Pa’s Mountain Walk Eco Tourism at it’s best with Rarotonga’s most experienced guide.
The Cross Island Trek
Cross the island of Rarotonga and explore the rugged interior. The hike leads up the valley and across the island under a canopy of native trees to a steep 400 meter ascent of the Needle.
Your guide will explain how our different plants have been used through time for medicinal purposes. The crossing of a narrow ridge at the top is neither for the faint hearted nor for those with any physical challenges. As you descend the mountain, you’ll cross refreshing mountain streams where you can refill your water bottle. Your trek concludes at Wigmore’s Waterfall, where you can cool off with a swim before your transfer home.
Discovery Nature Walk
A gentle walk through the noni plantation and taro fields to the edge of the mountain where you will then enter pristine rain forest, see magnificent Chestnut trees, shampoo plants, ferns and a variety of other flora and fauna. You will then visit the sacred Marae and hear stories of Pa’s ancestors where the knowledge of herbal medicines will amaze you. Swim in the warriors’ pool where they rejuvenated their energy.
The Discovery Nature Walk is not suitable for those with knee problems.
A water bottle and insect repellant is highly recommended for both the Cross Island Walk and the Nature Walk.
Direct bookings can be made to telephone: 21 079 or through Sea Change Villas’ reception.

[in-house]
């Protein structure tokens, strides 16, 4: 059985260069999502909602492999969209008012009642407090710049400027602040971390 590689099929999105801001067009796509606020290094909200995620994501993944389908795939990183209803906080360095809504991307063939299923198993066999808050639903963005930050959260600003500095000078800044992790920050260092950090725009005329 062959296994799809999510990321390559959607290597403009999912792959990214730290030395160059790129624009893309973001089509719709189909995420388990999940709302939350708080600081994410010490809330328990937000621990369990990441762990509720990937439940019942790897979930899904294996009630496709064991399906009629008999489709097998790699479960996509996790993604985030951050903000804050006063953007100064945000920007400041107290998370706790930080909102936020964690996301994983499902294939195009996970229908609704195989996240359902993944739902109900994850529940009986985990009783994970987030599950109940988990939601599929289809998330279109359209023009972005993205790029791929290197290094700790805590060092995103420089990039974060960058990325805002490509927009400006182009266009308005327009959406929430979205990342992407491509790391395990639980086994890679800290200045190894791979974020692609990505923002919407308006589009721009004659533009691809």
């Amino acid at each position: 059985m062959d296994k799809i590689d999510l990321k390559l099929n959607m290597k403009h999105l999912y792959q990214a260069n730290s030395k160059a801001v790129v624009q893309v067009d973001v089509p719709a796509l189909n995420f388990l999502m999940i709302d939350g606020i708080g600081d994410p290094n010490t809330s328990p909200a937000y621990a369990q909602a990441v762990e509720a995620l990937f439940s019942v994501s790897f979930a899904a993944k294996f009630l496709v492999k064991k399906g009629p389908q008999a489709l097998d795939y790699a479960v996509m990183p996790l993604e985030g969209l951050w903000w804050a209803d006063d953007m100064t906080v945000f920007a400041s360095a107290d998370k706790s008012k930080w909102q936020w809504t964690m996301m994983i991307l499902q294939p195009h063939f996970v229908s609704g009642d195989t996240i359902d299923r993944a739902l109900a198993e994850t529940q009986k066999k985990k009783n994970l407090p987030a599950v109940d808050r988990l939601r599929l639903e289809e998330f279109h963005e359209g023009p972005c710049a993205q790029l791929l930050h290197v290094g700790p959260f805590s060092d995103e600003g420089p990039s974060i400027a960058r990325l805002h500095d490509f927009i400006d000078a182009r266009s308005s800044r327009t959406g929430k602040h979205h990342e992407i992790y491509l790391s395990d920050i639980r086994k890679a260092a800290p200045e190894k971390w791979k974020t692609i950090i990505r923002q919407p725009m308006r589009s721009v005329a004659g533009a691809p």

Takitumu Nature Walk
Join your guide for a gentle walk through the lush tropical forest of of Takitumu Conservation area.
This forest walk has been established to enable visitors interested in nature and conservation to get a first hand look at the operations of the Takitumu Conservation area. This is a unique eco tourism venture, with land set aside by the landowners in 1996 as a community based protected area to save endangered native birds, including the Rarotongan flycatcher (Kakerori)and their habitat. Profits assist not only with the conservation of the Rarotongan flyercatch and its habitat on Rarotonga, but also on the island of Atiu.
The Takitumu Conservation area also provides birdwatchers with a chance to see and hear other native birdlife including the unique Rarotonga Starling (i’oi) and fuit dove (kukupa) along with the introduced myna and long-tailed cuckoo (karavia). The area also contains 70% of all plant species found in inland Rarotonga, including the fitchia (neinei) the Rarotongan orchid and the rare ground orchid.
Bookings are essential for the Nature Walk and can be made through the Sea Change Villas’ office.
Humpback whales, famous for their mysterious singing and amazing acrobatics migrate through the Cook Islands every year between July and October, passing very close to the outside reef of Rarotonga.
The whales are now protected within the two million square kilometre whale sanctuary established in the Cook Islands in 2001 as they travel from the Southern Ocean to the warm tropical waters of the Pacific to breed before returning to the south.
Last century the whaling industry exploited the whales for their blubber to extract oil for export. The whaling era is remembered by the relics on display at the Whale Research and Education Centre on the inland road close to the main township of Avarua.
As the whales come very close to Rarotonga, the best viewing is from the shore and reef from July through to October. The locals say, ‘In the Cook Islands we don’t go to the whales, the whales come to us’.